July 8, 2016

INAH Uncovers Elite Female Burial Near Teotihuacan

INAH archaeologists have uncovered the skeleton of an upper class women with intentional cranial deformation (a practice often reserved for upper class people in Mesoamerica). Her teeth are encrusted with mineral stones as a form of dental jewelry. The jewels are foreign to the region. She has a lower tooth made of serpentine, and pyrite stones encrusted in two top teeth. The cranial deformation and dental jewelry is in the style of southern Mesoamerica, perhaps Maya in style. The skeleton was found in a town near Teotihuacan. She was 35-40 years old at death. She was buried with 19 jars. The date of her burial is at 400 CE.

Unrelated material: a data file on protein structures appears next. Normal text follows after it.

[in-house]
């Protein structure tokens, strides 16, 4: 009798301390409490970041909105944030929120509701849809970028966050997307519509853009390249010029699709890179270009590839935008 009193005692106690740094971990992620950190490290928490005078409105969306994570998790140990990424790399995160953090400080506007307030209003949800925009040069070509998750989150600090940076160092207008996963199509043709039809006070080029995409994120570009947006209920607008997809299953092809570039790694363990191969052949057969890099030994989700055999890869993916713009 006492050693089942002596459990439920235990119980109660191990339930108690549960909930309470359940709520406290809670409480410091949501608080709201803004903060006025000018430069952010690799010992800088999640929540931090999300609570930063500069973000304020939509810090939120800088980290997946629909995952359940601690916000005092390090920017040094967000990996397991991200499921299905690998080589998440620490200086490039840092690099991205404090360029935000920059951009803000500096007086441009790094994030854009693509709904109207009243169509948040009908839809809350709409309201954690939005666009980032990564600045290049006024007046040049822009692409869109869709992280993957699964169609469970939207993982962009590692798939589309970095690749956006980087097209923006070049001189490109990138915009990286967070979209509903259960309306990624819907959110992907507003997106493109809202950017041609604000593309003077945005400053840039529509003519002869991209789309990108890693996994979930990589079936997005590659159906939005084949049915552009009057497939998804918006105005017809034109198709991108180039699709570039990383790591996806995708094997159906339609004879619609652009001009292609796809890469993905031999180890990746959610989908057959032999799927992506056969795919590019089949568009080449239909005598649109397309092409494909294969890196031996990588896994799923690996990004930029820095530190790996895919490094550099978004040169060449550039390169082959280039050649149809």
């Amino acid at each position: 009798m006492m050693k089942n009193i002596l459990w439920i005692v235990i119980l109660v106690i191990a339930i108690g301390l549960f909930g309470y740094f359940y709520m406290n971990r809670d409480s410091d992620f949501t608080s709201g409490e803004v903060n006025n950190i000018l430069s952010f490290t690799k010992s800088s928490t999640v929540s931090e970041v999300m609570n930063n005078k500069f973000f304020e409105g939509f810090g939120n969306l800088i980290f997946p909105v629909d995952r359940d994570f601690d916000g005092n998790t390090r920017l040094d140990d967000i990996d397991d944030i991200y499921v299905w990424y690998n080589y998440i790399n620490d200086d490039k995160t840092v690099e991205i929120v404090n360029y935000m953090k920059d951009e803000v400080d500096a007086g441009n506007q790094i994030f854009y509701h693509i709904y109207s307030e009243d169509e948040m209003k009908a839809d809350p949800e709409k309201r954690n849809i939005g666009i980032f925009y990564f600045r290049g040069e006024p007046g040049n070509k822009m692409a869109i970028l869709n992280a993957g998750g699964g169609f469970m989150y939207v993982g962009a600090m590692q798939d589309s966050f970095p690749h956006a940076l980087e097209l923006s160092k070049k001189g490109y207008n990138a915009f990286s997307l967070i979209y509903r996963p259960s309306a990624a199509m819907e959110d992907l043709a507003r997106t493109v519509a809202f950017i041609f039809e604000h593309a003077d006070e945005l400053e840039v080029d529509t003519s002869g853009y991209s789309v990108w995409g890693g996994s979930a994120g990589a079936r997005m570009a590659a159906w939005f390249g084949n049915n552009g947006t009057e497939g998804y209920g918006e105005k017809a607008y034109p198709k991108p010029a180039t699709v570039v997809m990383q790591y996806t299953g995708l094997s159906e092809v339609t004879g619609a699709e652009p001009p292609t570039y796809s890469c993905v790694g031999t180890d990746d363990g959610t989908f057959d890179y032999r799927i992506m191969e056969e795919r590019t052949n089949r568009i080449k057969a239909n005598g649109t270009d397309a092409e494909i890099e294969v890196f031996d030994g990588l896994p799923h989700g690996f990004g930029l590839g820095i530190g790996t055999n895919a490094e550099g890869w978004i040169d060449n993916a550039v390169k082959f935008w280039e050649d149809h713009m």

The Daily Mail has the report here with their usual great photo collection of the find.

Ancient Origins has a video of the find, (in Spanish) now called the “The Woman of Tlailotlacan”

Mike Ruggeri’s Teotihuacan

Mike Ruggeri’s Teotihuacan; City of the Gods Magazine

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